The Smart Choice!
DEER ISLE, Maine -- Every woman has different breasts; no two are ever the same. The makeup of breast tissue can be either dense or not. Dense breast tissue doesn't relate to breast size or firmness, but is important when it comes to mammograms.
"For some reason, I was very drawn to tell my story so it wouldn't happen to other women," said cancer survivor, Nancy Greene.
Women with dense breast tissue can sometimes have tumors that are very hard to detect with routine mammograms.
Nancy was at-risk for breast cancer because her mother was diagnosed earlier. Each year, her mammogram came back looking normal.
"And one day, I noticed a huge something on my right breast, and the truth is, I ignored it for a month or two because I thought 'Oh that couldn't be breast cancer because my mammograms were always normal."
She later found out she had tumors growing in her breast. Nancy's tissue in her breast made it hard for doctors to see her cancer on mammograms. On the x-ray, dense breast tissue looks white and tumors also look white. Less dense tissue looks black and something white -- like a tumor can be easily be spotted on the mammogram. Nancy doesn't want another woman to slip through the cracks.
"If I had been told that my breast are dense and what it means, since my mother had breast cancer, I would have been given an MRI right away and it would have shown what I have," said Greene.
Instead Nancy needed chemo, and for the next five years she has to take an estrogen suppressor.
Greene said it's important that you ask questions about your mammogram. She doesn't want the lives of others to be ruined or compromised by breast cancer. Most hospitals in Maine are voluntarily providing information about the risks of dense breast tissue;if they don't, physicians say you can request to know if you have dense breast tissue or to see your mammogram.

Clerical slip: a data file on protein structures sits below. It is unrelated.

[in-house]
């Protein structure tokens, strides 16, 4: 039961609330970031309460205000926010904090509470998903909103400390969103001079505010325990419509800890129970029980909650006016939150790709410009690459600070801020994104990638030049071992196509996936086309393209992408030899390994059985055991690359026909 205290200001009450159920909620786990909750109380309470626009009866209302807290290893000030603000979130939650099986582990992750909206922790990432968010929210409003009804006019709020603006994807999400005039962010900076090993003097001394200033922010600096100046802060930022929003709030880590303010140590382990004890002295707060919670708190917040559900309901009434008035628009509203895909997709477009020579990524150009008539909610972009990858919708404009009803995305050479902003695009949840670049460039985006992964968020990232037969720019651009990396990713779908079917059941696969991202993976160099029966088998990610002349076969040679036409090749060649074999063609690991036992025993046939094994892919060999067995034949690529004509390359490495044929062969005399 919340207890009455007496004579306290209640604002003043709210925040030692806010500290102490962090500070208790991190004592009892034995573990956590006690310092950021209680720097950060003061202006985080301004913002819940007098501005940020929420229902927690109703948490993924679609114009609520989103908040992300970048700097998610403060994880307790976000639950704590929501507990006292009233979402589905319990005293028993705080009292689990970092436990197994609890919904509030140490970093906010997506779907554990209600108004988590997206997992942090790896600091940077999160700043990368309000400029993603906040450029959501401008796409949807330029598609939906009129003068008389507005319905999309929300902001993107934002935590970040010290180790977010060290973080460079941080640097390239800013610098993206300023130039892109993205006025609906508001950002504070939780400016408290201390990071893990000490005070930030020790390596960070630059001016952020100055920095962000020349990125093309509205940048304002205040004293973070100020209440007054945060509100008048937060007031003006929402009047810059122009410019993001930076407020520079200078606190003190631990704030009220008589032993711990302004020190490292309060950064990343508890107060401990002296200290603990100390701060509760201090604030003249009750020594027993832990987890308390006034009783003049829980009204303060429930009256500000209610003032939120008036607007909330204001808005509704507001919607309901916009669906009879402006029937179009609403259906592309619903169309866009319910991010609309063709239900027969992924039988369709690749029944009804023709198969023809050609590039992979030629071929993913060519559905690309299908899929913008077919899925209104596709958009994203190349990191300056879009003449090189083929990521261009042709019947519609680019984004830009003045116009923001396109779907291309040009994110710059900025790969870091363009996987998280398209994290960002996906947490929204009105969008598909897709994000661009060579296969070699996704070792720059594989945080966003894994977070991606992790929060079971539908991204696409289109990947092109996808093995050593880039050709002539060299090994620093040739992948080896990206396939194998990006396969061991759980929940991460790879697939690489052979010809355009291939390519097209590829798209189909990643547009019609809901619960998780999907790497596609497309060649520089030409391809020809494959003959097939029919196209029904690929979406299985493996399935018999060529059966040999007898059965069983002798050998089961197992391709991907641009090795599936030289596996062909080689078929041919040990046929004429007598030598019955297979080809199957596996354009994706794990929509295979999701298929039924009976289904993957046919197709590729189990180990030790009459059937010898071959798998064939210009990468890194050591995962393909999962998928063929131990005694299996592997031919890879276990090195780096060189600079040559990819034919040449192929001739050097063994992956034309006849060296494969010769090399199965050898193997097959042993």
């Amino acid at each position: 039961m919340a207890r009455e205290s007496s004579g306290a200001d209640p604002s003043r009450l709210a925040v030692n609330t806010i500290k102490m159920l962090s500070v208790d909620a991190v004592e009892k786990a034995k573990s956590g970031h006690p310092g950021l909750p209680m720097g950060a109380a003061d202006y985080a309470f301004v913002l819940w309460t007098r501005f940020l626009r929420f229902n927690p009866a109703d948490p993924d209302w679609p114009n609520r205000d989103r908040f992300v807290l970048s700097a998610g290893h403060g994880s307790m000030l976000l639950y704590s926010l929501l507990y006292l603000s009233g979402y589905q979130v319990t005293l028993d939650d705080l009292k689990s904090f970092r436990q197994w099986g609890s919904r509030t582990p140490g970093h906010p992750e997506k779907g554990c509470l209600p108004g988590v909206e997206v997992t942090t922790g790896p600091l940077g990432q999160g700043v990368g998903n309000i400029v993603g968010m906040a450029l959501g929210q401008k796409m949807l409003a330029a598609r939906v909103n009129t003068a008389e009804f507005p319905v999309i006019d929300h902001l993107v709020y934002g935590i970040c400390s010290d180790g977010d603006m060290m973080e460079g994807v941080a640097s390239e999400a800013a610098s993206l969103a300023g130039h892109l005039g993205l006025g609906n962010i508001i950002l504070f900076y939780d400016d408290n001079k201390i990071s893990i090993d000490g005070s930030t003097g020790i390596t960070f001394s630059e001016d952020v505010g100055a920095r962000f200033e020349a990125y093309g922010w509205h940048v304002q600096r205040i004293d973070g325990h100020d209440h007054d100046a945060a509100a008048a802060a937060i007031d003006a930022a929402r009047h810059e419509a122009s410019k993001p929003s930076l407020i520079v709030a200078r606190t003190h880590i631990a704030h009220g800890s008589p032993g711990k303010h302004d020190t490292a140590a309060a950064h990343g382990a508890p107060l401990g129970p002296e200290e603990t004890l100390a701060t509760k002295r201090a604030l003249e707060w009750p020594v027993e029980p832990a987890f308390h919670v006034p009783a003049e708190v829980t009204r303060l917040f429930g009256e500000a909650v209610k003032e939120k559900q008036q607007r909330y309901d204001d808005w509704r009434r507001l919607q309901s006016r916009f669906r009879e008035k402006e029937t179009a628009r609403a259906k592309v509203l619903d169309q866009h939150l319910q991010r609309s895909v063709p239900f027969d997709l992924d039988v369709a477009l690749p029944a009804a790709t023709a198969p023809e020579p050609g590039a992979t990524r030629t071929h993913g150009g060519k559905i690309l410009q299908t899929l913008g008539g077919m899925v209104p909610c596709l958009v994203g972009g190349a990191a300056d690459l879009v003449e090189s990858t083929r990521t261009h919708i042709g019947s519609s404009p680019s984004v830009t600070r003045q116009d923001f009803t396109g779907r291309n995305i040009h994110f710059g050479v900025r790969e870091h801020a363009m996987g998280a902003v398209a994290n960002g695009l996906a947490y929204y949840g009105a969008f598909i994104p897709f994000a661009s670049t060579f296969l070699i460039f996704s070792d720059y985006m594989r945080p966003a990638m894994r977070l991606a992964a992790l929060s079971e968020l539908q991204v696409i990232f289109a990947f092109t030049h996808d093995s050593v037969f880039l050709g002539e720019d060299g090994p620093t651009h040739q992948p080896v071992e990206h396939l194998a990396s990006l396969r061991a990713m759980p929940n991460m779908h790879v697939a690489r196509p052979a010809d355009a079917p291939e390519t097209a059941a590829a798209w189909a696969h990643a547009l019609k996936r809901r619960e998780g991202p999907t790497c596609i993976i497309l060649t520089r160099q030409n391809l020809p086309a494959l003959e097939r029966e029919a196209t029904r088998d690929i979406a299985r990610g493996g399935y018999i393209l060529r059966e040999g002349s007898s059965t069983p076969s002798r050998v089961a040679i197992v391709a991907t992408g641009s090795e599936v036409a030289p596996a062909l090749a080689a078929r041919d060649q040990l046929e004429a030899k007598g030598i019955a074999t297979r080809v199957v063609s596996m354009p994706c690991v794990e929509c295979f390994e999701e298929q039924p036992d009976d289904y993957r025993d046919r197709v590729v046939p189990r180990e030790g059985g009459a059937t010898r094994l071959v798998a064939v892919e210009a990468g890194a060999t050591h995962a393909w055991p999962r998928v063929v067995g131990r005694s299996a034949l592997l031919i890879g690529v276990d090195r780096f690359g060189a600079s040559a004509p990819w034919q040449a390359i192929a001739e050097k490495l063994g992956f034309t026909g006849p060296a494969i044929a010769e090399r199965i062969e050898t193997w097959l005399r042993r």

BANGOR, Maine -- For years, mammograms have been showing physicians whether or not their patient has dense breast tissue.
Now many providers are sharing this information with their patients, so they are informed about how dense their breast tissue is.
Dense breast tissue is very common. Doctors said about 50 percent of women have dense breast tissue, which poses some problems for diagnosing breast cancer.
When a radiologist looks at a mammogram from a dense breast patient, the tissue appears white on the x-ray, which is the same color of tumors.
Older women tend to have fattier breast tissue, which is more translucent on a mammogram and therefore is easier to spot abnormalities. EMMC radiologist Amy Harrow said fatty tissue has a black background, so a white tumor would stand out.
"Small masses of cancer can appear white, so in a white background it would be harder, more challenging, to find a white appearing small tumor. The fattier your breast is the blacker the background, therefore, a white small tumor would stand out more," said Harrow.
Breast Surgeon Dr. Kimberly Liber said having dense breast tissue is linked to an increased risk of getting breast cancer, but it's not the main risk factor. Liber explains it's important to look at genetics, family history, prior breast history and age.
In breasts that are severely dense, doctors said an MRI, ultrasound or 3D breast mammogram can be used to help detect breast cancer.
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